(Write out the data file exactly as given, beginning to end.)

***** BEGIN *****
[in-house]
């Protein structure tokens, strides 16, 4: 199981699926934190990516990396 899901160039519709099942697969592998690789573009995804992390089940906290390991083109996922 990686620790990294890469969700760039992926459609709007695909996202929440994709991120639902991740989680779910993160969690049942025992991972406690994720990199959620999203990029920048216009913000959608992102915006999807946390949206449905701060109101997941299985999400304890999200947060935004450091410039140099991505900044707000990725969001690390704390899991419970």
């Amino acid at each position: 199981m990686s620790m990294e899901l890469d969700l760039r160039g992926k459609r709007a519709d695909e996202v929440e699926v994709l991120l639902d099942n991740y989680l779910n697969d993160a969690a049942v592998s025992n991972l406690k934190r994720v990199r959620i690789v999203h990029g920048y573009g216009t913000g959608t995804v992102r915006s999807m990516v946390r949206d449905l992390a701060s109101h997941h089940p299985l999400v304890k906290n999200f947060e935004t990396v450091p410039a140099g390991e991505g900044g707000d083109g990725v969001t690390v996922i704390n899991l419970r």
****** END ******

[in-house]
């Protein structure tokens, strides 16, 4: 199981699926934190990516990396 899901160039519709099942697969592998690789573009995804992390089940906290390991083109996922 990686620790990294890469969700760039992926459609709007695909996202929440994709991120639902991740989680779910993160969690049942025992991972406690994720990199959620999203990029920048216009913000959608992102915006999807946390949206449905701060109101997941299985999400304890999200947060935004450091410039140099991505900044707000990725969001690390704390899991419970």
């Amino acid at each position: 199981m990686s620790m990294e899901l890469d969700l760039r160039g992926k459609r709007a519709d695909e996202v929440e699926v994709l991120l639902d099942n991740y989680l779910n697969d993160a969690a049942v592998s025992n991972l406690k934190r994720v990199r959620i690789v999203h990029g920048y573009g216009t913000g959608t995804v992102r915006s999807m990516v946390r949206d449905l992390a701060s109101h997941h089940p299985l999400v304890k906290n999200f947060e935004t990396v450091p410039a140099g390991e991505g900044g707000d083109g990725v969001t690390v996922i704390n899991l419970r």